Major Customers

Most of our construction materials customers purchase CCPs for beneficial use. A substantial majority of our CCP revenue comes from sales to customers who use fly ash as a mineral admixture for the partial replacement of portland cement in concrete. These customers are primarily ready mix concrete producers, but also include paving contractors and manufacturers of concrete products. CCPs are also used by some customers for soil stabilization, road base and other applications. Although our customers typically operate in limited regions because of the high cost of transporting concrete and concrete products, we sell CCPs in most regions of the country by utilizing our extensive distribution system. No customer represents more than 10% of our construction materials segment revenue.

Sources of Available Raw Materials

Coal is the largest indigenous fossil fuel resource in the United States. The U.S. Energy Information Administration estimates that in 2015 coal was used to produce approximately 33% of the electricity generated in the United States. The combustion of coal results in a high percentage of residual materials which serve as the “raw material” for the CCP industry. According to the American Coal Ash Association, in 2015 about 61 million tons of the approximately 117 million tons of U.S. CCPs generated were efficiently utilized. As long as a significant amount of electricity is created using coal-fueled generation, we believe there will be significant supplies of CCP raw materials. However, as the Clean Air Act, the Resource Conservation and Recovery Act (“RCRA”) and other environmental rules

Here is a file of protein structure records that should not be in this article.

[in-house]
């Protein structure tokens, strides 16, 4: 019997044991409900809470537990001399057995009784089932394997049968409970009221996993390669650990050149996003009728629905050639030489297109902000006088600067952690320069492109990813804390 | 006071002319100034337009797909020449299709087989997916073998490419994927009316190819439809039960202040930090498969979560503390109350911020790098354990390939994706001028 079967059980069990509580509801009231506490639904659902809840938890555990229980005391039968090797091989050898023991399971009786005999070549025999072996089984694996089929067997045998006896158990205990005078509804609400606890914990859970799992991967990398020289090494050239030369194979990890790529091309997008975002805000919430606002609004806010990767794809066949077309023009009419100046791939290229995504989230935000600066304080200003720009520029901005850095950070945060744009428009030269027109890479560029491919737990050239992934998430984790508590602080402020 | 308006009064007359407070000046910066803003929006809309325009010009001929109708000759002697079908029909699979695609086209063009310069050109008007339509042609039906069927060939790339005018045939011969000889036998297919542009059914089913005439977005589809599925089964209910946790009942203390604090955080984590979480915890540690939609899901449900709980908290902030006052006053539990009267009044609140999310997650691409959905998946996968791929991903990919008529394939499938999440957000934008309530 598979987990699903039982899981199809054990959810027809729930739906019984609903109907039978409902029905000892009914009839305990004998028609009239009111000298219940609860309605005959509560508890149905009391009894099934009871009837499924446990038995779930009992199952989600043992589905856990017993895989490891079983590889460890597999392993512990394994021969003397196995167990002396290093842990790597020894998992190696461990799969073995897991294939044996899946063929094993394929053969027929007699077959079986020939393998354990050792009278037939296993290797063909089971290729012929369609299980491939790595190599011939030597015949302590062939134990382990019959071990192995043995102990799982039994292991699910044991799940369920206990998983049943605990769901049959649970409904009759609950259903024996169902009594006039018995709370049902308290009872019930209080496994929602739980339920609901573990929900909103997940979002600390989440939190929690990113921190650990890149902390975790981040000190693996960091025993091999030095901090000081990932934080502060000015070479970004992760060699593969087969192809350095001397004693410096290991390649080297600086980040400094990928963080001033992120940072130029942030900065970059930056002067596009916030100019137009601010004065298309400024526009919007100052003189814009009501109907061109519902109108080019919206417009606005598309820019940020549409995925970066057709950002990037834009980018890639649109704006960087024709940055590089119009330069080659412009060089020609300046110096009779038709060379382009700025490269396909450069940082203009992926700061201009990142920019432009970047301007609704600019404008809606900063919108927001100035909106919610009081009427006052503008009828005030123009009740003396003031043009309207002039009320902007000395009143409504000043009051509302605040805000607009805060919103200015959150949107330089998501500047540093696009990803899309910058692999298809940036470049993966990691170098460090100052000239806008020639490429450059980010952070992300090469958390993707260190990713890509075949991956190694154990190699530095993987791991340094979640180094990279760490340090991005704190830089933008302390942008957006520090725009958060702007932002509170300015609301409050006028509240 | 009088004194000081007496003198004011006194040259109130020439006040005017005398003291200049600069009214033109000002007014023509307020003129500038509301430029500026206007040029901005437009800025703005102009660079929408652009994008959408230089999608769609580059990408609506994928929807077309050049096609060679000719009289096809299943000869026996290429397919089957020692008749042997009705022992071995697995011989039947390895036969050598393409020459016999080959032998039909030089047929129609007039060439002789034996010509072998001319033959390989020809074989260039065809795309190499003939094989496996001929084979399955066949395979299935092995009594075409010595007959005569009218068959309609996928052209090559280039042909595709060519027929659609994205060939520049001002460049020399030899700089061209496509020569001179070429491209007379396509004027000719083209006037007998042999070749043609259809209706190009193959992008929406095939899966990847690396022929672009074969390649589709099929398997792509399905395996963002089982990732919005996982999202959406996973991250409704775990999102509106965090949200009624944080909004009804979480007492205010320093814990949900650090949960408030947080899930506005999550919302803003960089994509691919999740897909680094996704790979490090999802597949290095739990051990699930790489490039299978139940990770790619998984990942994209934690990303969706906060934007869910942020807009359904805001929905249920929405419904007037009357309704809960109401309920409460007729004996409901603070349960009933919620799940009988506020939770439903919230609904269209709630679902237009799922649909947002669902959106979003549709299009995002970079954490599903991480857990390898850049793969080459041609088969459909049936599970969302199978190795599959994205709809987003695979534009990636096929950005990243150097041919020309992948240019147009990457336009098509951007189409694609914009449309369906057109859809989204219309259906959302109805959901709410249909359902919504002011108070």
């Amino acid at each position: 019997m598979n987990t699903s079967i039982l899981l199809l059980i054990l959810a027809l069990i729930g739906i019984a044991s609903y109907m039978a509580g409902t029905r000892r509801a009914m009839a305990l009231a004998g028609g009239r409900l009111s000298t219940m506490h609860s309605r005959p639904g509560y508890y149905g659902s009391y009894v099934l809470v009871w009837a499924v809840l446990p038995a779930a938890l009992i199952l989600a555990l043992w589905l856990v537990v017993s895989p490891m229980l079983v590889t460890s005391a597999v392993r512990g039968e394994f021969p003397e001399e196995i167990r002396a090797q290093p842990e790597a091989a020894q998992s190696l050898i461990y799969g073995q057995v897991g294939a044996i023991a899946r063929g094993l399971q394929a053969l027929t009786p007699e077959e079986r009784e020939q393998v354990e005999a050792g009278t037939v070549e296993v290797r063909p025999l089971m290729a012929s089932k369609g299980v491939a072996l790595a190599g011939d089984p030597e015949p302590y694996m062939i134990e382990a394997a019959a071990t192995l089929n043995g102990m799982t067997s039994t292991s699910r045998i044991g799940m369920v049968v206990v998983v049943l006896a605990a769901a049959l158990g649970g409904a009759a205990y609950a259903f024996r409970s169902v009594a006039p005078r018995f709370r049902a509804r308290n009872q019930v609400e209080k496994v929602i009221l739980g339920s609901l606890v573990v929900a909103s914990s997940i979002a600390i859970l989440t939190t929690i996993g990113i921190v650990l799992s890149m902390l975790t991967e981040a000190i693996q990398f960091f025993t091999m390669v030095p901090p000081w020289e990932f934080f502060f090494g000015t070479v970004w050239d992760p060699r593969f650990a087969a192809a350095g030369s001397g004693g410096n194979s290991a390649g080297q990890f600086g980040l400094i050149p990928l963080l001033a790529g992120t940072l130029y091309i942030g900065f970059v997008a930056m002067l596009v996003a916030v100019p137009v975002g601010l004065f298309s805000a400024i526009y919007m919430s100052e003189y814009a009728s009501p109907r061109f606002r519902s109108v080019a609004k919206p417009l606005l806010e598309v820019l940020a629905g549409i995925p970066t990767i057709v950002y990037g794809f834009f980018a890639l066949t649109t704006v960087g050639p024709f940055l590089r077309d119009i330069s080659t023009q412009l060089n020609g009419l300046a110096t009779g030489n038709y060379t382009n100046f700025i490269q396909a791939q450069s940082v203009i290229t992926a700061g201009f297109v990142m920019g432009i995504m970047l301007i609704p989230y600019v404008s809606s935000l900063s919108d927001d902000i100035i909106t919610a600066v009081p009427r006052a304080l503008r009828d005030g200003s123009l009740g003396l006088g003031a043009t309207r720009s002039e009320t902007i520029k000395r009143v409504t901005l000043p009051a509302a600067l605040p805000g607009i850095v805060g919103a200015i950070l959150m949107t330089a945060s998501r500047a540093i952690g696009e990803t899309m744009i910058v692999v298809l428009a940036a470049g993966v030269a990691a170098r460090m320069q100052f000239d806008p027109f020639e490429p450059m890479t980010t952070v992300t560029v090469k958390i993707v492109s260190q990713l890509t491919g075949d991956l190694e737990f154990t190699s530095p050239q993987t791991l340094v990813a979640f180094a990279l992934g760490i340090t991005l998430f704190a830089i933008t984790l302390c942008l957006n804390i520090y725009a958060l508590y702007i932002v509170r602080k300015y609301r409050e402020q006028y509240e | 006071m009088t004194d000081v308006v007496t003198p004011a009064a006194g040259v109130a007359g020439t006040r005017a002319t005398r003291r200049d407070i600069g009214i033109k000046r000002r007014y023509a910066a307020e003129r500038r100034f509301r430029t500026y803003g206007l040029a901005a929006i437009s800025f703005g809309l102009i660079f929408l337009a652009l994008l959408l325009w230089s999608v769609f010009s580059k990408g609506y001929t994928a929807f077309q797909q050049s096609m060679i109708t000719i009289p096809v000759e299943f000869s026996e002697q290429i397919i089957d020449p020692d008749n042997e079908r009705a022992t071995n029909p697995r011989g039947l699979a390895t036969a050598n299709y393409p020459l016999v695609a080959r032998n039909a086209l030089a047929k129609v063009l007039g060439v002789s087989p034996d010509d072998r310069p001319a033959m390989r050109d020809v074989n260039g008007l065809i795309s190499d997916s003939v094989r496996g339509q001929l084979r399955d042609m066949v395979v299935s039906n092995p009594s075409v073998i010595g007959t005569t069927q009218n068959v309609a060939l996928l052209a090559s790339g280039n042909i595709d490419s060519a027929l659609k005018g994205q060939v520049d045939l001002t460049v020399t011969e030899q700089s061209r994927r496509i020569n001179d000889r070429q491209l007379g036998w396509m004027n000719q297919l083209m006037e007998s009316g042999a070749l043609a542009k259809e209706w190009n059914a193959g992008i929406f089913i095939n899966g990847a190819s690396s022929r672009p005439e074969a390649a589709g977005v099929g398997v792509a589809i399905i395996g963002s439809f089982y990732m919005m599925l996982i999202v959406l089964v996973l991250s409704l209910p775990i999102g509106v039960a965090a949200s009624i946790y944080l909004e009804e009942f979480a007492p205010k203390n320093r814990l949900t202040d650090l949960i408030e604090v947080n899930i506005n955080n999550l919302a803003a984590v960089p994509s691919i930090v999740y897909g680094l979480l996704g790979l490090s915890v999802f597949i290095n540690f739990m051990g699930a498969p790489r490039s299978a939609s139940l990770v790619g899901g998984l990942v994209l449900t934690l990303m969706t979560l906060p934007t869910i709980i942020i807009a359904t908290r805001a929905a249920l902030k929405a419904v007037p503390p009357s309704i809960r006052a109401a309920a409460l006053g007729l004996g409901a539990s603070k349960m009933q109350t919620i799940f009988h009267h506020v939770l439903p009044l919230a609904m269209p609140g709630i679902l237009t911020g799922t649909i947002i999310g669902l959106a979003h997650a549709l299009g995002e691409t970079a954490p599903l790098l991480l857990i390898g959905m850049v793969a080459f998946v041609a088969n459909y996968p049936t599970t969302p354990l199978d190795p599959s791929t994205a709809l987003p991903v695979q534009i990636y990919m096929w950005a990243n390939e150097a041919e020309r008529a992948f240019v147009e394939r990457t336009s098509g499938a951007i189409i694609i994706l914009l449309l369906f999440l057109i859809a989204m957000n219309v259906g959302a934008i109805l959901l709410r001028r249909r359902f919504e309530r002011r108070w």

12


 

are implemented, the efforts of coal-fueled electric power producers to comply with tighter regulatory requirements may have a serious adverse effect on the supply of CCPs. Increasingly strict requirements make coal burning less attractive for utilities. Faced with the prospect of more stringent regulations, litigation by environmental groups and a decrease in the cost of natural gas, some electric utilities are reducing their portfolio of coal powered energy facilities. In recent years, multiple companies have announced plans to close coal-fired power plant units, or dropped plans to open new plants. While the current level of reduced use of coal in power generation has not materially impacted our fly ash supply, significant diminished use of coal in the future could reduce our supply of CCP raw materials. (See “Business—Regulation” and “Risk Factors.”)

Competition

Marketing CCPs, and particularly fly ash, competes vigorously with portland cement in the production of concrete. Based on Portland Cement Association and American Coal Ash Association data, we estimate that for calendar 2014, fly ash replaced approximately 17% of the portland cement that otherwise would have been used in concrete produced in the United States. There is also competition among fly ash suppliers. Our nationwide CCP distribution system, not enjoyed by our competition, allows us to effectively compete for long-term exclusive supply contracts with utilities. Our CCP business has a presence in every region in the United States but, because the costs of transportation are high, most of the competition is regional. There are many local, regional and national companies that compete for sales with portland cement or similar CCP products and with numerous other substitute products. Although we have a number of long-term CCP management contracts with our clients, some of these contracts allow for the termination of the contract at the convenience of the utility company upon a specified notice. Our major competitors include Lafarge North America Inc., Eagle Materials, Boral Material Technologies Inc. and Cemex. Many of our competitors have greater financial, management and other resources and may be able to take advantage of potential acquisitions and other opportunities more readily than we can.